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The Wrong Eating Habits Can Hurt Your Brain, Not Just Your Waistline

Being overweight affects the brain

A diet high in saturated fats and sugars affects your blood pressure, cholesterol, and blood sugar levels. It also affects the parts of the brain that are important to memory.

  • A 2015 study found obese children performed worse on memory tasks than children who weren't overweight.
  • Another study found obese people have less white matter in their brains than their lean peers - as if their brains were ten years older.
  • A recent study supports one prominent theory that high body mass is linked to inflammation, which affects the brain.

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IDEA EXTRACTED FROM:

The Wrong Eating Habits Can Hurt Your Brain, Not Just Your Waistline

The Wrong Eating Habits Can Hurt Your Brain, Not Just Your Waistline

https://www.npr.org/sections/health-shots/2016/12/30/506433671/the-wrong-eating-habits-can-hurt-your-brain-not-just-your-waistline

npr.org

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Key Ideas

Being overweight affects the brain

A diet high in saturated fats and sugars affects your blood pressure, cholesterol, and blood sugar levels. It also affects the parts of the brain that are important to memory.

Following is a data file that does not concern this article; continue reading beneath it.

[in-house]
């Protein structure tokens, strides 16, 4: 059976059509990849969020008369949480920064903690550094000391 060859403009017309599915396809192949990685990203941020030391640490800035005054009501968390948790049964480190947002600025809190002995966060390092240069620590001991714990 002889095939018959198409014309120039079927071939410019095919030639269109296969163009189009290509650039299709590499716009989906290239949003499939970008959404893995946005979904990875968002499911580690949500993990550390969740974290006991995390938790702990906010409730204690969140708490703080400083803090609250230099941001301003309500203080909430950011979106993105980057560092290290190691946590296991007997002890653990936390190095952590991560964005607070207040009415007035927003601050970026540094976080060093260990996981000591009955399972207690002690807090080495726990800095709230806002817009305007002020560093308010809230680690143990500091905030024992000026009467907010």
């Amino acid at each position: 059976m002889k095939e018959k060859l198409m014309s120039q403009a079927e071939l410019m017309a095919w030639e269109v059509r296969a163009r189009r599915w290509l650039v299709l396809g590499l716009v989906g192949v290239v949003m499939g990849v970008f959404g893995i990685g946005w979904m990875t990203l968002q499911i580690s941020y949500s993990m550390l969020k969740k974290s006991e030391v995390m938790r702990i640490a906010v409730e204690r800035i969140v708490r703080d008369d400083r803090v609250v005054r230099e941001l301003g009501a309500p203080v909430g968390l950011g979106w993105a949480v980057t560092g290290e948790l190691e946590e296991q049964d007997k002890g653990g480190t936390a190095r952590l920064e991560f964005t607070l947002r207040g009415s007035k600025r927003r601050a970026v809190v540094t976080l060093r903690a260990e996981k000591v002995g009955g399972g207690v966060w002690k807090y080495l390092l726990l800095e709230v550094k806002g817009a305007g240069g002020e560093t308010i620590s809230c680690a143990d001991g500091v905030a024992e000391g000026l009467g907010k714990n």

• A 2015 study found obese children performed worse on memory tasks than children who weren't overweight.
  • Another study found obese people have less white matter in their brains than their lean peers - as if their brains were ten years older.
  • A recent study supports one prominent theory that high body mass is linked to inflammation, which affects the brain.

Memory problems

Obese people find it more difficult to pick apart spatial, item, and temporal memory, as well as the ability to integrate them.

If you're obese, you might be up to 20 percent more likely not to remember where you put your keys.

Changing eating habits

The diet of obese people degrades their memory and makes them more likely to overeat, a study revealed.

Making a meal more memorable may help to eat less bad stuff. If you watch TV while you eat, you'll eat more than planned.

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Even a single occasion of increased glucose levels in the blood can harm your brain. It can impair your memory and attention.

High sugar consumption causes inflammation in the brain. But, it can be reversed by following a low-sugar, low-GI diet.

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But in today’s food culture, many people seem to have acquired uncannily homogenous tastes: food companies push foods high in sugar, fat and salt, which means we are innately incapable of resisting them but that the more frequently we eat them, especially in childhood, the more they train us to expect all food to taste this way.

0.3% of young women are anorexic

... and another 1% are bulimic, with rising numbers of men joining them.

What statistics are not particularly effective at telling us is how many others – whether overweight or underweight – are in a perpetual state of anxiety about what they consume, living in fear of carbs or fat grams and unable to derive straightforward enjoyment from meals.

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